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Original Issue



The San Francisco Giants and San Diego Padres announced last week that they will open the 1980 season with a three-game series on March 28, 29 and 30 in Japan. The teams plan to conclude their preseason schedule with two exhibition games in Honolulu and two more in Japan before playing the season-opening series in Japan. Then they will return to the U.S. for three days of rest before resuming their 162-game schedule. Other major league clubs will start their season in early April as usual.

The transplanted opener is being underwritten by a Tokyo newspaper, Sports Nippon. Although the trip to Japan appears all set, Giant players plan to vote on it and to raise the matter with the Baseball Players Association. They complain that it can be cold in Japan in late March, an argument that if taken seriously might apply equally to early-season games in Minnesota, Cleveland, Montreal, Boston, et al. Some San Diego fans may also be unhappy about the departure from tradition since the three games otherwise would have been played in San Diego Stadium.

Padre Executive Vice-President Ballard Smith defends the Japanese opener as "a first step toward what we hope will someday lead to a global World Series." Since major league teams have been playing exhibitions in Japan for more than 40 years—and often against Japanese teams—it may be stretching things to call a series between two National League clubs, no matter where played, any kind of first step. Yet a World Series that is truly a World Series is a worthwhile goal, and anything that gets people even thinking about it is welcome.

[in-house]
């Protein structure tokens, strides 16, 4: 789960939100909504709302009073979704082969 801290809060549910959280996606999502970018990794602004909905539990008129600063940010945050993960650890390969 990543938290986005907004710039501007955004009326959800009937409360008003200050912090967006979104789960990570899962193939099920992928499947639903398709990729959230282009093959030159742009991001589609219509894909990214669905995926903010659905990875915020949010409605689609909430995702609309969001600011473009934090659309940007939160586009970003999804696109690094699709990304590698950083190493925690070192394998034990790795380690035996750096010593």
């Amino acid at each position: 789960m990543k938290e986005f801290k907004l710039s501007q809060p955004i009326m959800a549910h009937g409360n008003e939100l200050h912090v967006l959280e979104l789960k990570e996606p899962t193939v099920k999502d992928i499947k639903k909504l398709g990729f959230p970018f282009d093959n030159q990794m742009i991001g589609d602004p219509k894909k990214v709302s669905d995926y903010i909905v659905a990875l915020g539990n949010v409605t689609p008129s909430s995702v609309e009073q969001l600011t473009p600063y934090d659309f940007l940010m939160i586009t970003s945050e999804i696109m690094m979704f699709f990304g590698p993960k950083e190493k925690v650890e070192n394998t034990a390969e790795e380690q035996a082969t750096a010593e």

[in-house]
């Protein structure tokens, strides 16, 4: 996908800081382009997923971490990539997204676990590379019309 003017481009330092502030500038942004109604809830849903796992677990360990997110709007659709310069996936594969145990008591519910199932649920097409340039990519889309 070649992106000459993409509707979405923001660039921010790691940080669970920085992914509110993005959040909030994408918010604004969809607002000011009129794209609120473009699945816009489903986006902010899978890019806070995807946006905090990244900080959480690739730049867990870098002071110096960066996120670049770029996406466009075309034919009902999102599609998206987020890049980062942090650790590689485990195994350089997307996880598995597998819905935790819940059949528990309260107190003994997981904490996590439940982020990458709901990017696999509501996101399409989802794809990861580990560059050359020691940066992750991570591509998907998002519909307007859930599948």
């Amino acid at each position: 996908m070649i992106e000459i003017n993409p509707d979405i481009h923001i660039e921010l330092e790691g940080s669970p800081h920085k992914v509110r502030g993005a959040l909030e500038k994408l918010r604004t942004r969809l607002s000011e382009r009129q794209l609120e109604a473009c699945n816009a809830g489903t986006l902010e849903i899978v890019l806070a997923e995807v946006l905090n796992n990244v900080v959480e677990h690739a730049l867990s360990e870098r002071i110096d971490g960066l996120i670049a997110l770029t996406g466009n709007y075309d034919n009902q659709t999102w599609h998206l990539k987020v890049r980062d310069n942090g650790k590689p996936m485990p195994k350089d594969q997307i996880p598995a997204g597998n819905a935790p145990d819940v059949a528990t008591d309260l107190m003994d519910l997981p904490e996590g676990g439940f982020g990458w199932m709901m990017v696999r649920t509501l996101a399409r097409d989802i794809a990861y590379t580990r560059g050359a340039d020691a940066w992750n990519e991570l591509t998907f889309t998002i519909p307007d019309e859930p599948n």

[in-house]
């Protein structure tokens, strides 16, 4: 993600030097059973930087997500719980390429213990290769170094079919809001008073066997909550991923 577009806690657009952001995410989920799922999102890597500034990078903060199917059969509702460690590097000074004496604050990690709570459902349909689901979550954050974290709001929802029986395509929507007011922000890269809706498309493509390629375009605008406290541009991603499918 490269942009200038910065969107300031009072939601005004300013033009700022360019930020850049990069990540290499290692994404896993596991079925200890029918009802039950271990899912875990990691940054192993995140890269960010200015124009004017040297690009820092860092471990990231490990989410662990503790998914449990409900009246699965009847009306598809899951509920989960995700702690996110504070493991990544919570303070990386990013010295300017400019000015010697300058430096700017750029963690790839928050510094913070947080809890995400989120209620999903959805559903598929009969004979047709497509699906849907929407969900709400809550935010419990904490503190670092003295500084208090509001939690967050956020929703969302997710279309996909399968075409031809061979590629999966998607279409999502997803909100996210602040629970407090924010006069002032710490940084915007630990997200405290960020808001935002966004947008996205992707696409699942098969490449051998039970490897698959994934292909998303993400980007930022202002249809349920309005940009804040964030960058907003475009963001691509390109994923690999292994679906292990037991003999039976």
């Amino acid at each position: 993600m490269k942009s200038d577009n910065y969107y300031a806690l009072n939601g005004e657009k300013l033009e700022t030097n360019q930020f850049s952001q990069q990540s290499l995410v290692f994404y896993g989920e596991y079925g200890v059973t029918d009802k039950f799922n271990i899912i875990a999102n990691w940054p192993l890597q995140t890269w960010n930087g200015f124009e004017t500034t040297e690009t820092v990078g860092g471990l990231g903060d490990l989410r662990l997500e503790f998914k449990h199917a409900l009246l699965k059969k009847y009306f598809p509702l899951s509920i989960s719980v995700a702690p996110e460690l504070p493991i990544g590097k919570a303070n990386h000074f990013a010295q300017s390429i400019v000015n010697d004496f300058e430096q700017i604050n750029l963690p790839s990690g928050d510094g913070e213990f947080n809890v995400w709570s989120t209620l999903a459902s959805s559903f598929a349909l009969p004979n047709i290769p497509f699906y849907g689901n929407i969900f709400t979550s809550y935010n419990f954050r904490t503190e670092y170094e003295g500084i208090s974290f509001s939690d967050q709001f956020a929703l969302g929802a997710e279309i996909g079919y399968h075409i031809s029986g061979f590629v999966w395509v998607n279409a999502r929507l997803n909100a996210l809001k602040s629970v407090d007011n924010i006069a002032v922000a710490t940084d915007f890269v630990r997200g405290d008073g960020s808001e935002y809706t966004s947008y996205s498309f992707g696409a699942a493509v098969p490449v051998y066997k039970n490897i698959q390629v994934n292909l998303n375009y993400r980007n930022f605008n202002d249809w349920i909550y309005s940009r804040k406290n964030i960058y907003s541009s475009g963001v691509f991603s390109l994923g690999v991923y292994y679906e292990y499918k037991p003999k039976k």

A horse of a very different color is living in Barn 44 at New York's Belmont Park. His name is Clarence Stewart, and the 2-year-old is only the fourth thoroughbred—and first thoroughbred colt—to be registered as white by The Jockey Club. There have been roughly 750,000 thoroughbreds foaled in North America since 1803, which makes Clarence Stewart a genetic 187,500-to-1 shot. He is not an albino—his eyes are dark—and his sire and dam are brown and bay, respectively. Clarence Stewart is an oddity.

So is the man he's named after, his trainer. Clarence Stewart is one of a handful of black trainers in thoroughbred racing. Unusual though his namesake is, the trainer is not about to put the horse in a sideshow. "I've been in this game 31 years, so I think I should know a good horse when I see one," says Clarence Stewart, the man. "This looks like a good one. And he's the most beautiful horse I've ever seen."

Clarence Stewart, the horse, was born on March 24, 1977 in Montauk, N.Y., and his groom, Mark Hubley, was there. "His legs came out and they were white," says Hubley. "Then his nose came out and that was white. And then the whole foal came out. He looked like a quart of milk. We couldn't believe it." Neither could Jockey Club officials, who conducted blood tests on the foal to make sure of his pedigree.

Clarence Stewart plans to run Clarence Stewart this summer. In the meantime, Stewart and Hubley are working to overcome two problems. The colt sunburns easily, so he must be kept indoors a lot. And, as anyone with a white suit might guess, he is a chore to keep clean.

Authorities at the Virginia State Penitentiary in Richmond wouldn't have dreamed of issuing a hacksaw or a ladder to any of their inmates, and certainly not to Michael Cross, a convicted murderer whose record included an unsuccessful escape attempt. But they did let Cross take up running and that may have been just as ill-advised. Cross trained hard and last October completed a marathon—running more than 100 laps around the small prison yard. A month ago Cross somehow cut through a metal air vent, crawled across a rooftop and lowered himself by a rope to the street. Then he outran guards who chased him on foot. He is still at large.